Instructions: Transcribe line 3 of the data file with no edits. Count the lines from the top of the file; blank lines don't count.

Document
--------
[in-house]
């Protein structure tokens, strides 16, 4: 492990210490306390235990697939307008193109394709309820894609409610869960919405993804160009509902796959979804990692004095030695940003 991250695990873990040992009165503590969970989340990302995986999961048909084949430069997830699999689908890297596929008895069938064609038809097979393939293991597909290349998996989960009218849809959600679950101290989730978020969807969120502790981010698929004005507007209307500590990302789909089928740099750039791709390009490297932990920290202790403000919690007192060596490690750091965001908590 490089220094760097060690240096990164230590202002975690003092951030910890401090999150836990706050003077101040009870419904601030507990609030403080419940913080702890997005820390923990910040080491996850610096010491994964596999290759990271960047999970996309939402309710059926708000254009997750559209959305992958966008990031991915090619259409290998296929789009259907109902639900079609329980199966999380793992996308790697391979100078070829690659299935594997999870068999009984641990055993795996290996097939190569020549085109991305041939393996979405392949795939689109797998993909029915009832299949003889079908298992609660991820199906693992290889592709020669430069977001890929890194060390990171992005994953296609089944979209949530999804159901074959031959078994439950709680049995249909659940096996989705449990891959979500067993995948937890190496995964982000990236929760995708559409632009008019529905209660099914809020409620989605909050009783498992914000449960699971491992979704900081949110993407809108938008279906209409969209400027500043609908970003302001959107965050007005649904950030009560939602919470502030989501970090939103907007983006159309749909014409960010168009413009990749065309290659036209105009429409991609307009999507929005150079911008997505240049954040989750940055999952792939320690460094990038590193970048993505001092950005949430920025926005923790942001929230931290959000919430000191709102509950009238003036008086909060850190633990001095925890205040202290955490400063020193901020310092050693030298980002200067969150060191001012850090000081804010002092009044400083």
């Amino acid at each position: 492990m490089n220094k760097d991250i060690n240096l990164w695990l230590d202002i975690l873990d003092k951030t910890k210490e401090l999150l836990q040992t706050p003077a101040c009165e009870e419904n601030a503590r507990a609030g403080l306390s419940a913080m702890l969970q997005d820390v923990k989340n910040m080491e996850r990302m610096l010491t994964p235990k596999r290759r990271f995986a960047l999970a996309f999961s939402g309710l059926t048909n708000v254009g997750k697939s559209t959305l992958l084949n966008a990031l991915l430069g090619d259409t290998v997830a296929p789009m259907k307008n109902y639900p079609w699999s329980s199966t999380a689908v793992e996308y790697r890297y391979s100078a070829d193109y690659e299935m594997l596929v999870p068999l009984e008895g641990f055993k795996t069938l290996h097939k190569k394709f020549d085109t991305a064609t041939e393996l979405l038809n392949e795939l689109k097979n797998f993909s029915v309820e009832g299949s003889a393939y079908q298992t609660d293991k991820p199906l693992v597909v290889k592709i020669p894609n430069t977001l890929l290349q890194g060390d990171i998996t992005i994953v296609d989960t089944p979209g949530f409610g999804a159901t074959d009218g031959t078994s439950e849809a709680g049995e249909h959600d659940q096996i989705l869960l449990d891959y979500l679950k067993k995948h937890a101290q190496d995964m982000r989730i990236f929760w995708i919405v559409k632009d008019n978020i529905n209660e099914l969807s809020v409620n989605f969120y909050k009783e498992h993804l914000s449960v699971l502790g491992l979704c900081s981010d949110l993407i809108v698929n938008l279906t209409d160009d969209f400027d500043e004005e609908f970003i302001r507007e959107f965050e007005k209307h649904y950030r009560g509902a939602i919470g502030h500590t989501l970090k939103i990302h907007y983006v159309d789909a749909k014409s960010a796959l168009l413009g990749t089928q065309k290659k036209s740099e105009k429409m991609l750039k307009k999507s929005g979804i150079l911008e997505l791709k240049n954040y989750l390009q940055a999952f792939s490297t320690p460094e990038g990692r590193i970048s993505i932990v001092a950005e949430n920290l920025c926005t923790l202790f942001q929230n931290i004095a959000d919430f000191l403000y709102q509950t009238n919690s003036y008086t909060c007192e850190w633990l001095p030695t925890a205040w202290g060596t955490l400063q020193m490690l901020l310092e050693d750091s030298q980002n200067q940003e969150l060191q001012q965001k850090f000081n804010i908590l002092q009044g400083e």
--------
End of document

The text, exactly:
């Amino acid at each position: 492990m490089n220094k760097d991250i060690n240096l990164w695990l230590d202002i975690l873990d003092k951030t910890k210490e401090l999150l836990q040992t706050p003077a101040c009165e009870e419904n601030a503590r507990a609030g403080l306390s419940a913080m702890l969970q997005d820390v923990k989340n910040m080491e996850r990302m610096l010491t994964p235990k596999r290759r990271f995986a960047l999970a996309f999961s939402g309710l059926t048909n708000v254009g997750k697939s559209t959305l992958l084949n966008a990031l991915l430069g090619d259409t290998v997830a296929p789009m259907k307008n109902y639900p079609w699999s329980s199966t999380a689908v793992e996308y790697r890297y391979s100078a070829d193109y690659e299935m594997l596929v999870p068999l009984e008895g641990f055993k795996t069938l290996h097939k190569k394709f020549d085109t991305a064609t041939e393996l979405l038809n392949e795939l689109k097979n797998f993909s029915v309820e009832g299949s003889a393939y079908q298992t609660d293991k991820p199906l693992v597909v290889k592709i020669p894609n430069t977001l890929l290349q890194g060390d990171i998996t992005i994953v296609d989960t089944p979209g949530f409610g999804a159901t074959d009218g031959t078994s439950e849809a709680g049995e249909h959600d659940q096996i989705l869960l449990d891959y979500l679950k067993k995948h937890a101290q190496d995964m982000r989730i990236f929760w995708i919405v559409k632009d008019n978020i529905n209660e099914l969807s809020v409620n989605f969120y909050k009783e498992h993804l914000s449960v699971l502790g491992l979704c900081s981010d949110l993407i809108v698929n938008l279906t209409d160009d969209f400027d500043e004005e609908f970003i302001r507007e959107f965050e007005k209307h649904y950030r009560g509902a939602i919470g502030h500590t989501l970090k939103i990302h907007y983006v159309d789909a749909k014409s960010a796959l168009l413009g990749t089928q065309k290659k036209s740099e105009k429409m991609l750039k307009k999507s929005g979804i150079l911008e997505l791709k240049n954040y989750l390009q940055a999952f792939s490297t320690p460094e990038g990692r590193i970048s993505i932990v001092a950005e949430n920290l920025c926005t923790l202790f942001q929230n931290i004095a959000d919430f000191l403000y709102q509950t009238n919690s003036y008086t909060c007192e850190w633990l001095p030695t925890a205040w202290g060596t955490l400063q020193m490690l901020l310092e050693d750091s030298q980002n200067q940003e969150l060191q001012q965001k850090f000081n804010i908590l002092q009044g400083e």